The French Connection begins in France, where rich French criminal Alain Charnier (Fernando Rey) is visiting the docks. Charnier runs the largest heroin smuggling ring in the world. He’s working on a plan to bring millions of dollars in heroin to the United States hidden inside the car of his friend Henri Devereaux, a French television personality. The idea is to hide the heroin inside the car's frame or lining. After the car gets shipped to the US, the car can be taken apart and the heroin removed. The heroin can then be passed along to various distributors.
The two stories begin to merge when we are told by an undercover cop during the bar shakedown that all the drugs have dried up on the street. There is almost nothing to be bought or sold at the moment and no one has any idea when more is coming. Doyle and Russo pass this on to their commander, and go to a bar for the night. As they sit at the bar, they see a table packed with mobsters and attractive. Doyle's instincts tell him that there is something "wrong" with that table. He decides to investigate.
By investigating the people at the table, Doyle learns of a connection between the mobsters and lawyer Joel Weinstock, who acts as a go-between between the mob and Charnier. Indeed, Weinstock’s chemists checks a sample of the heroin for purity and advises that what is being bought is worth $32 million on the street. Following Weinstock leads Doyle to Charnier, who is trying to sell his heroin to the mob, who will distribute it.
What Made This Film A Classic
There is so much for which to commend this film. Doyle is a fascinating character. Charnier is a fascinating villain. This was one of the first films to look at the drug trade in a serious way and that made it rather interesting. The scheme used by Charnier is clever and makes for a good mystery toward the end of the film. The film is gritty rather than glossy, which gives it a fascinating ambiance. That ambiance is enhanced both by the setting being a decaying New York (indeed, the police station almost looks like something out of Mad Max) and the comparison between the cold, hard life of Doyle and Russo and the luxury in which Charnier surrounds himself. All of that makes for a great viewing experience.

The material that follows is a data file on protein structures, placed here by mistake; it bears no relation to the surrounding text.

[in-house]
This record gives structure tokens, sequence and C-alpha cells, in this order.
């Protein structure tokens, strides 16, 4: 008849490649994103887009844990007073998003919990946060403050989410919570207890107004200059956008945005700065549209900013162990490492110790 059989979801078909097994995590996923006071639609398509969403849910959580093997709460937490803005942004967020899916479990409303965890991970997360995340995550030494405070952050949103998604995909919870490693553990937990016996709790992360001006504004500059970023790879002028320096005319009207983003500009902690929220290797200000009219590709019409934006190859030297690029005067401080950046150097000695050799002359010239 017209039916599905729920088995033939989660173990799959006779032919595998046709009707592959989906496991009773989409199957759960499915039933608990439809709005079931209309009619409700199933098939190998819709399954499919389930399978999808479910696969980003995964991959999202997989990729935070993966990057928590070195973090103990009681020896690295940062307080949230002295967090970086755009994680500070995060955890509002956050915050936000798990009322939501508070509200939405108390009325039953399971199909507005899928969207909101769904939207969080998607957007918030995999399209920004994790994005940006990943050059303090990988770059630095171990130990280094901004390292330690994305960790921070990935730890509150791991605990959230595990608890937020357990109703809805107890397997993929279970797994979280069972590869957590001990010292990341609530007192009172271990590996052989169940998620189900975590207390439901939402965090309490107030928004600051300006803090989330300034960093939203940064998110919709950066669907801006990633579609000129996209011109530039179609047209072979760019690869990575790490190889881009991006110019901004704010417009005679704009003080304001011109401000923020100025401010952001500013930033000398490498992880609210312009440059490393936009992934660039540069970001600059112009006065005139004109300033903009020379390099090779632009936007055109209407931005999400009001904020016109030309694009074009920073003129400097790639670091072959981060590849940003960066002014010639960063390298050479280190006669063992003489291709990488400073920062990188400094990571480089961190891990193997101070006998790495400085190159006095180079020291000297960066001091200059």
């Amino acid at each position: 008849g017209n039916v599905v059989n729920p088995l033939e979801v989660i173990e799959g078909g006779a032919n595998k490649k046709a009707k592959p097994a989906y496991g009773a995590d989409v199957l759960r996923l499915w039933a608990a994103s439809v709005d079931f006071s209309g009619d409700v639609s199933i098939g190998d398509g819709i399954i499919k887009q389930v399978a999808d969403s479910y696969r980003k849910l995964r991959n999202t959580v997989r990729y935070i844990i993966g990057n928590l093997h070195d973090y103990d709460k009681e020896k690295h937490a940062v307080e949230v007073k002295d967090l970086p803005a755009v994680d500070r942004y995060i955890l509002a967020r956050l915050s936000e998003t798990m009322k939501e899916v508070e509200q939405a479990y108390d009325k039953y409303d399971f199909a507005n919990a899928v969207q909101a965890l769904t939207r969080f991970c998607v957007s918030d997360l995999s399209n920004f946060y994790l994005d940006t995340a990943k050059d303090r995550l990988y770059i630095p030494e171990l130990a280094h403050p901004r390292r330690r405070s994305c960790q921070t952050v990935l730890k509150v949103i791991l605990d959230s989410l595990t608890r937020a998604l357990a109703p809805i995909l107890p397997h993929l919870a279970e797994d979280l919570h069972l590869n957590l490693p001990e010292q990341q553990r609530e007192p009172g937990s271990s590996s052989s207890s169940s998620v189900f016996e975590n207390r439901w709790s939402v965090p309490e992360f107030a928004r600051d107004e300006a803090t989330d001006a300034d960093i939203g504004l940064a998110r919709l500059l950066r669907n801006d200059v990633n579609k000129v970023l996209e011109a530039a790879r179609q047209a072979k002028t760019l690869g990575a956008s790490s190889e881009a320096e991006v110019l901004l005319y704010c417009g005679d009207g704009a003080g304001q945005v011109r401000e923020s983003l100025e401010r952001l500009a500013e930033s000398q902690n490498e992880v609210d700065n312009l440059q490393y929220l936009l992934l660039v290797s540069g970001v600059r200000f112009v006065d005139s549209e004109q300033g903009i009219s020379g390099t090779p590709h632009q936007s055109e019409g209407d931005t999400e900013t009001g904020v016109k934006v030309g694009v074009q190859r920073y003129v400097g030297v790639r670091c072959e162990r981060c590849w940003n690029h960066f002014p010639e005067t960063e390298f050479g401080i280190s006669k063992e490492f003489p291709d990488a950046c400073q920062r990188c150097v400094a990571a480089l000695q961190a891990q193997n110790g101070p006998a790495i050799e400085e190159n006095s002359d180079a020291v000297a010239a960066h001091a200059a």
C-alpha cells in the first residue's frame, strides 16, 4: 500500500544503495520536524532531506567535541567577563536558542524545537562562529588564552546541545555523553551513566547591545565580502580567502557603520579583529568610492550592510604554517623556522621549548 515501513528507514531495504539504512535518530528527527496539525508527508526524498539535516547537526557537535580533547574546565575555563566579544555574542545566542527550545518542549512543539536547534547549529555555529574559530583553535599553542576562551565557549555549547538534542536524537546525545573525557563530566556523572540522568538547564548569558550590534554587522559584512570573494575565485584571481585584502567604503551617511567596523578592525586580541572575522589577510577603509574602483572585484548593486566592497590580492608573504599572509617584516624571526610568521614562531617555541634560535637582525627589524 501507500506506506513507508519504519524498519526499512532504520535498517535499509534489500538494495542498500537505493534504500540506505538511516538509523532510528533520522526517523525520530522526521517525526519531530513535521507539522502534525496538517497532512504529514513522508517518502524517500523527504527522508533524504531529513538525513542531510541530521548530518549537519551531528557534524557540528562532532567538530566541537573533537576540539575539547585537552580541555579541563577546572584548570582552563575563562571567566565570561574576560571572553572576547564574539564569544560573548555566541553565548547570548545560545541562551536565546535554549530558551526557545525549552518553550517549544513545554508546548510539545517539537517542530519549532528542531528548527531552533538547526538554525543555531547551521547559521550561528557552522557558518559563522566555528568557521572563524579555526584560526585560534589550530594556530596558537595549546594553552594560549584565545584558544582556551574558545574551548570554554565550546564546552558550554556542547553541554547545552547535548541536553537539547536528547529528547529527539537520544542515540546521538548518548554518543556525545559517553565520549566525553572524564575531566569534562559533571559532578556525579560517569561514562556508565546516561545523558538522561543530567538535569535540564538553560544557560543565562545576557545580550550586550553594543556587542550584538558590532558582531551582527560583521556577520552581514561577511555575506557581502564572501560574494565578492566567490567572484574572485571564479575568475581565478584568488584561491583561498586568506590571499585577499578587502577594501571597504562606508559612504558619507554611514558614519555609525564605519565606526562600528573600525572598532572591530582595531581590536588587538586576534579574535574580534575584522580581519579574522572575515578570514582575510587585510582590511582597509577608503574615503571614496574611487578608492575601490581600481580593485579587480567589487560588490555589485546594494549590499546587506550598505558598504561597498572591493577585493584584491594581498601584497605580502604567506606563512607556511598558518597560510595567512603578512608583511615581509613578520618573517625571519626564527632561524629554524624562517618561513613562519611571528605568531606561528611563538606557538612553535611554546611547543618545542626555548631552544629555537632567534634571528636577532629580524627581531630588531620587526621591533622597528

It's possible too that he's racist, but it's more likely he hates everyone equally. He's a bad cop too in that he plays vague hunches and becomes obsessed with them to the point of needing to be ordered to abandon the hunch, he ignores orders and doesn't care at all about procedures, and he focuses on crimes the department isn't focusing on. None of his arrests would withstand legal scrutiny today, and it's even less likely they would have withstood the more liberal justice system of the 1970's. It is also suggested that these misbehaviors led to other officer(s) being hurt or killed, which seems to be why the other cops don't like him.
Interestingly, Doyle became the template for so many future movie cops. In fact, he became the only acceptable template for cops in modern films: the rebel who plays by his own set of rules and stares down his screaming captain to get the job done! You will see this character over and over in films like the Lethal Weapon franchise, and Doyle was the first. Guys like Steve McQueen in Bullitt played something similar, but never took it to the point of being openly hostile to his superiors. Hackman takes it to that extreme. His Doyle is a wrecking ball and he doesn't care.